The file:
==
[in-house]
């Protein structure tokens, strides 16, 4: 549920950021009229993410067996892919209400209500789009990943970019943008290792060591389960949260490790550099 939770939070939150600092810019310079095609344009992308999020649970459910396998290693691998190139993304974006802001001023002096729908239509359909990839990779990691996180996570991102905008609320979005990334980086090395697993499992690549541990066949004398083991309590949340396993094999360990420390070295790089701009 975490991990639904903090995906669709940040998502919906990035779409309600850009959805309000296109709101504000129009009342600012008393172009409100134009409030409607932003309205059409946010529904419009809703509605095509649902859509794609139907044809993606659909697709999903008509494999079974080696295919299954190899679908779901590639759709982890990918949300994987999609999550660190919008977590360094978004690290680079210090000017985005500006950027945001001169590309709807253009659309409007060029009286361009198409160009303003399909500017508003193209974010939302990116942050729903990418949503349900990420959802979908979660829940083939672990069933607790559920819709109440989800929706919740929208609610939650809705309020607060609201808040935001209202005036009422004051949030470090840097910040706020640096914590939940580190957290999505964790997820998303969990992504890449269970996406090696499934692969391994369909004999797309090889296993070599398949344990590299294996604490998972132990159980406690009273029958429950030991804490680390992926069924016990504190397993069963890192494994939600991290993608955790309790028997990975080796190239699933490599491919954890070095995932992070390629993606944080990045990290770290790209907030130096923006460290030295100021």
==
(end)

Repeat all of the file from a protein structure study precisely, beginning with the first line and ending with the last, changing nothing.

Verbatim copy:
[in-house]
């Protein structure tokens, strides 16, 4: 549920950021009229993410067996892919209400209500789009990943970019943008290792060591389960949260490790550099 939770939070939150600092810019310079095609344009992308999020649970459910396998290693691998190139993304974006802001001023002096729908239509359909990839990779990691996180996570991102905008609320979005990334980086090395697993499992690549541990066949004398083991309590949340396993094999360990420390070295790089701009 975490991990639904903090995906669709940040998502919906990035779409309600850009959805309000296109709101504000129009009342600012008393172009409100134009409030409607932003309205059409946010529904419009809703509605095509649902859509794609139907044809993606659909697709999903008509494999079974080696295919299954190899679908779901590639759709982890990918949300994987999609999550660190919008977590360094978004690290680079210090000017985005500006950027945001001169590309709807253009659309409007060029009286361009198409160009303003399909500017508003193209974010939302990116942050729903990418949503349900990420959802979908979660829940083939672990069933607790559920819709109440989800929706919740929208609610939650809705309020607060609201808040935001209202005036009422004051949030470090840097910040706020640096914590939940580190957290999505964790997820998303969990992504890449269970996406090696499934692969391994369909004999797309090889296993070599398949344990590299294996604490998972132990159980406690009273029958429950030991804490680390992926069924016990504190397993069963890192494994939600991290993608955790309790028997990975080796190239699933490599491919954890070095995932992070390629993606944080990045990290770290790209907030130096923006460290030295100021």